Lafayette Parish students now have access to nonfiction eBooks in all major disciplines. Titles also are available to help high school students with college and career readiness.

The eBooks are available through the Gale Virtual Reference Library, or GVRL, a platform from Gale, one of the main providers of library resources and a part of Cengage Learning.

The titles cover a wide range of topics, including science, geography, history, language arts and other subjects. Elementary-level titles will be available for younger students, as well as more challenging texts for middle school students.

“As the Lafayette Parish School System continues to embrace and expand Vision 2020 in regards to academics and technology, electronic resources are an essential component,” Chief Academic Officer Annette Samec said. “Gale’s eBooks are the perfect complement for schools with 1:1 devices.”

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Pellissippi State Community College Librarian Shares Why Gale Resources are Successful

|  By Jennifer Mezick, Acquisitions and Collection Development Librarian Pellissippi State Community College |

At Pellissippi State Community College (PSCC), our users have access to many Gale resources through the Tennessee Electronic Library (TEL). Through our TEL setup we are able to track only statistics for PSCC users. From our statistics, we know that Gale resources are heavily used by PSCC patrons and there are a few reasons behind this success:

In Class Instruction
Our students primarily use the resources shown to them during class. PSCC librarians provided research instruction to 137 classes this past fall semester. PSCC librarians and teaching faculty find that students who receive in-class research instruction achieve higher grades on their research assignments. One of the lessons we present to students is the importance of finding background information before searching for journal articles. Opposing Viewpoints In Context is our go-to database for demonstrating background research. All the “In Context” databases contain Topic Pages for select topics, which provide histories and explain the different viewpoints of those topics or issues.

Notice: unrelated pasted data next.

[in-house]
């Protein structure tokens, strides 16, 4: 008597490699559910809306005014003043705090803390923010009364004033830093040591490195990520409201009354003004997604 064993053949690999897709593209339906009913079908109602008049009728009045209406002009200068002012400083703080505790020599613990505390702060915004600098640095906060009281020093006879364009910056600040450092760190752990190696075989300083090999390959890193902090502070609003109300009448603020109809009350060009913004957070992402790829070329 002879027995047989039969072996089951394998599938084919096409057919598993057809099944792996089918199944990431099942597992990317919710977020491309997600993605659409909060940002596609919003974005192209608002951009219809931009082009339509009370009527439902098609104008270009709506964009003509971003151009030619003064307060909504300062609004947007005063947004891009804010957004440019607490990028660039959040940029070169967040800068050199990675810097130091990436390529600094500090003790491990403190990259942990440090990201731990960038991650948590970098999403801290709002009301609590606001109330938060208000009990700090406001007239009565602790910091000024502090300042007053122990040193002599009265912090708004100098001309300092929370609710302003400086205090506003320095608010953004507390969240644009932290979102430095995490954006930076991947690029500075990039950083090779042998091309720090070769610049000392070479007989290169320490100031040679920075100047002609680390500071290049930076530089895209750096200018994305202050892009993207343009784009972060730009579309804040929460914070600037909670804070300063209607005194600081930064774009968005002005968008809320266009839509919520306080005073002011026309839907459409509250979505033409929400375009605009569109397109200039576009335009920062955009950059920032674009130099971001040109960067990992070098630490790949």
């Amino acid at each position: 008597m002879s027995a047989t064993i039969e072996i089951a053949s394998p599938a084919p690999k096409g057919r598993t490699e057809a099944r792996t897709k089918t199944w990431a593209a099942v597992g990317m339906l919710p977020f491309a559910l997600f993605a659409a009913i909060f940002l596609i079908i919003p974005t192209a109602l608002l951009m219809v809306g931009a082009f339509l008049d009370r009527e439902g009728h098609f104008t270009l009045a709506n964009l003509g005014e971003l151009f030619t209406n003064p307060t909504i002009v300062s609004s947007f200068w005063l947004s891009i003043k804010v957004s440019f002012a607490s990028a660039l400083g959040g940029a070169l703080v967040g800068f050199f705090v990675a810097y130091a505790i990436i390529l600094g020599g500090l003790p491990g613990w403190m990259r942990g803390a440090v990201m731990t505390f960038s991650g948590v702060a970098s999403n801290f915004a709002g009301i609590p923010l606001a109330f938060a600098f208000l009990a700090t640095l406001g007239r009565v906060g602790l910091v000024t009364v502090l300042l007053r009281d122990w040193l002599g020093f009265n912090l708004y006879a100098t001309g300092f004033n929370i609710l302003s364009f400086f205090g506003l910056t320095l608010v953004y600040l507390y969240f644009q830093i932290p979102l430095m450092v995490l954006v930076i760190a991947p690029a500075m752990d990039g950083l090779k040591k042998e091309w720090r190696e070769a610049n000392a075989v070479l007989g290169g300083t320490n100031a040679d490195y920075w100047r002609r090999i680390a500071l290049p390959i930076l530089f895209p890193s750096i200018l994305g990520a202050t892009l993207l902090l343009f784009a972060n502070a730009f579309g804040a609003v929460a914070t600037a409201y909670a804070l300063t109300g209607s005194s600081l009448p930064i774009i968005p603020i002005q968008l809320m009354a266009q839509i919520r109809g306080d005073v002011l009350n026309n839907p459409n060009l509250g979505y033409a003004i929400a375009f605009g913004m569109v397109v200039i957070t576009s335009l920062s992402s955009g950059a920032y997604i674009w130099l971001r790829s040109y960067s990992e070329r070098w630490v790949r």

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Faculty Outreach
Because not all of our faculty can find the time in a 5 to 16 week semester to have us in their classes, educating our faculty about our resources is the next best way to reach our students. Our faculty learn about Gale databases at our New Faculty Academy, where we introduce library resources, and at Faculty In-Service, where we demonstrate new databases or changes and new features to current databases. Librarians at PSCC are faculty and serve as subject liaisons. With this designation comes the responsibility to serve on campus academic committees and attend academic department meetings (and sometimes share after-work beers). Relationships with faculty are formed through these committees. I find that these relationships make faculty more comfortable talking with librarians about research assignments and available resources, which provides us the opportunity to recommend the most appropriate resources for their upcoming assignments (or their own research).

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The Greatest Resistance Stories

| By Debra Kirby |

In honor of Holocaust Month, which is observed in the United States in April, I’m sharing a few of my current reads and older favorites related to World War II resistance groups and individuals. With a background like mine—a lifelong interest in World War II history, French and Polish grandparents, and a tendency toward activism—stories about WWII resistance in Europe have long attracted my interest. Below are a few of my current and longtime favorites, as well as recommendations on which Gale databases you can visit to learn more about WWII resistance.